The early 2000s saw the decline of boxing’s heavyweight division in North America, and with that, the shift in attention to the lower weight classes. For much of the past decade, something of a renaissance had been building in shadows among fighters between 112 and 122 pounds. But over the past two years, the Super Flyweight weight class, largely on the back of former four division champion Roman “Chocolatito” Gonzales, has become a meeting place for a slew of excellent fighters of all sorts of styles from all around the world.
Last October saw HBO present a gathering of the best of this weight class converge on suburban Los Angeles’s StubHub Center—a place known to many boxing fans simply as the War Grounds. The card was known simply as “Superfly.” Three fights, six fighters, all from the 115-pound weight class. The card saw Srisaket Sor Rungvisai of Thailand shock the boxing world when he knocked out Gonzales, who earlier in 2017 was considered by many to be the best fighter pound for pound in the world, with a single right hook in the fourth round. The card also saw Japanese knockout monster Naoya Inoue dominate Puerto Rican Antonio Nieves to retain the WBO 115-pound title and Juan Francisco Estrada narrowly defeat Carlos Cuadras in an excellent fight to become the number one contender to Sor Rungvisai.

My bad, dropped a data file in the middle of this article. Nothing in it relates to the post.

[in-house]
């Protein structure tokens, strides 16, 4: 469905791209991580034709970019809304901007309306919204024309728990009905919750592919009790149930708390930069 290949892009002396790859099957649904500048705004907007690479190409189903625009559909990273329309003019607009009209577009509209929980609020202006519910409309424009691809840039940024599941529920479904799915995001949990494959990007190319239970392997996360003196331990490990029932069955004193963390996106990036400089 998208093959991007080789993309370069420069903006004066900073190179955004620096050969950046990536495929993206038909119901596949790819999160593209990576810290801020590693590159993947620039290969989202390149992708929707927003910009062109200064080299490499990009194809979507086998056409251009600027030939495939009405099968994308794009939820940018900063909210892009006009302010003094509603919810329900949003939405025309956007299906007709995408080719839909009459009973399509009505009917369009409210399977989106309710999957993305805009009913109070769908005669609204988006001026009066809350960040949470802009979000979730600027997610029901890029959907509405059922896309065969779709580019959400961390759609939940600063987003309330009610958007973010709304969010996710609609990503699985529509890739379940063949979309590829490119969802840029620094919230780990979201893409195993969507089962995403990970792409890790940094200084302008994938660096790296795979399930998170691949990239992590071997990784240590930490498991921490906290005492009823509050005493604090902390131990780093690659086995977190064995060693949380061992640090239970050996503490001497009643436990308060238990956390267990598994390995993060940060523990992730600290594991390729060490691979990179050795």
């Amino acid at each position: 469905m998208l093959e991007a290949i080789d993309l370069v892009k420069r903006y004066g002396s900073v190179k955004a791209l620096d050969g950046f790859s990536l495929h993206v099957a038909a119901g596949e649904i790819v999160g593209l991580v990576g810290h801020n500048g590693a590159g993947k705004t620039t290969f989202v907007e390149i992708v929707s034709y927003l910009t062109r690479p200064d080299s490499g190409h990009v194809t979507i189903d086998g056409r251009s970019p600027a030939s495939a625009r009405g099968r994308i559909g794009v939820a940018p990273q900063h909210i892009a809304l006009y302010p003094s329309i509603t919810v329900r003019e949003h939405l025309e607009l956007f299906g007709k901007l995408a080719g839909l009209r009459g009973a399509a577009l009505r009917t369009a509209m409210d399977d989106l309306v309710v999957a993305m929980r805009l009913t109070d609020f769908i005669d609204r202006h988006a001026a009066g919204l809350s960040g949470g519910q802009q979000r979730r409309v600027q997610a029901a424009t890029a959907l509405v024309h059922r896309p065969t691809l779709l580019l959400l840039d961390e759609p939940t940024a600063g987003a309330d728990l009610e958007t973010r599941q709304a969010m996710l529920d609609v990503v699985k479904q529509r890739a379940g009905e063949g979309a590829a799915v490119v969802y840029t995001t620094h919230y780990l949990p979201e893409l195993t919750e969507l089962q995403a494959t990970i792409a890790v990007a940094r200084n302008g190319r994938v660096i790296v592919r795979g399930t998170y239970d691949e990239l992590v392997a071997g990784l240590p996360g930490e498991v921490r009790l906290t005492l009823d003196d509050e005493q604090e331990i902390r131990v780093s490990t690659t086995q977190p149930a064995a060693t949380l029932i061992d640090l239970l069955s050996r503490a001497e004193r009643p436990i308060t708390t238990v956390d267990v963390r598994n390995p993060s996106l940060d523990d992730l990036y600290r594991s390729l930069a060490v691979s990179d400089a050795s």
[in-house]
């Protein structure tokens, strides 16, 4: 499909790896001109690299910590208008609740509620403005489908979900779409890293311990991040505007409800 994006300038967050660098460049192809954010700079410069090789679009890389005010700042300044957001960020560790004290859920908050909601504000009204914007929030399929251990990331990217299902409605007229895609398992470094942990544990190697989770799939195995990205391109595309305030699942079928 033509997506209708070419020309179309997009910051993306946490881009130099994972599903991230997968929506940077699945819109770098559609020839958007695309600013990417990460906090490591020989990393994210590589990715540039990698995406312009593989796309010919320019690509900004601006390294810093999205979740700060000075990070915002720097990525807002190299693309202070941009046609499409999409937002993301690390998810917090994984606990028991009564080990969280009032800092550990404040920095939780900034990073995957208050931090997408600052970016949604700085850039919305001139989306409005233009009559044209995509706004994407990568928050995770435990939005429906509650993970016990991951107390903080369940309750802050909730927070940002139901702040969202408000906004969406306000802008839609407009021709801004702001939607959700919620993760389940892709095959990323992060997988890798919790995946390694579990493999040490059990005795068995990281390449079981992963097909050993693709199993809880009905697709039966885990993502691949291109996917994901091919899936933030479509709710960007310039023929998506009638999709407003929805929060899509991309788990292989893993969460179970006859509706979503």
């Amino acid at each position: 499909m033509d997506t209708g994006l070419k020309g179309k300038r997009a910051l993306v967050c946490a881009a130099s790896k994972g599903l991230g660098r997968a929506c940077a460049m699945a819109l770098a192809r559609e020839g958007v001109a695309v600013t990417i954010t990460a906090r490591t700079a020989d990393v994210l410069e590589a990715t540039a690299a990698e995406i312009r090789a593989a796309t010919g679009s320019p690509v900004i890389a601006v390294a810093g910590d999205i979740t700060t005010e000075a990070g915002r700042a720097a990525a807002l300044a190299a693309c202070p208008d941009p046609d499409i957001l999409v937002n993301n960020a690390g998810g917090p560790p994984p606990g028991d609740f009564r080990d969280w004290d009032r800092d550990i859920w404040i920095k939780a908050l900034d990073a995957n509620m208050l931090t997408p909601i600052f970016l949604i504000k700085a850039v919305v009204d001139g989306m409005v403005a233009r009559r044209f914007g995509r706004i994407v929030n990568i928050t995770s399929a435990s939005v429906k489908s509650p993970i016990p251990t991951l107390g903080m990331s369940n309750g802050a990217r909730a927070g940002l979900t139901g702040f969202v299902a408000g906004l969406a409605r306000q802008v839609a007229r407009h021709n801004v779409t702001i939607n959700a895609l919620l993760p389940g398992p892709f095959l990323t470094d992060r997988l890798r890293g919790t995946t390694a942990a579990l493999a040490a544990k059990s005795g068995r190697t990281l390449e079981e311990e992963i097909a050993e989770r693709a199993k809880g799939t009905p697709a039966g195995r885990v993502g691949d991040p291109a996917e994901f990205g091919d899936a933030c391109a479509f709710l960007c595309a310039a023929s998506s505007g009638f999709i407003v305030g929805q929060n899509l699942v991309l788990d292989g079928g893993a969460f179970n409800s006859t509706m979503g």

Now comes Superfly 2, with HBO once again bringing six of the best fighters in (or around) the division to the LA Area, this time the Forum in Inglewood, this Saturday at 9:30 Eastern, building on what took place at StubHub in October and hoping for the kind of fireworks that could keep this series going for years to come…
Here are the fights.
Donnie Nietes (40-1-4, 22 KOs) vs. Juan Carlos Reveco (39-3, 19 KOs)—12 rounds for the IBF Flyweight Title
This fight will actually take place one weight class, three pounds, under the Super Flyweight class at Flyweight with two long time champions getting the international exposure they have been long been waiting.
Nietes of the Philippines is one of the undiscovered jewels of the sports-unbeaten for thirteen years, three world titles in three different weight classes with fourteen title defenses, including a ridiculous ten years as WBO junior flyweight champion. A lack of knockouts and being consistently in the shadow of that other Filipino guy (I think his name is Pacquaio) has probably held him back from getting the international acclaim he deserves. This is his chance.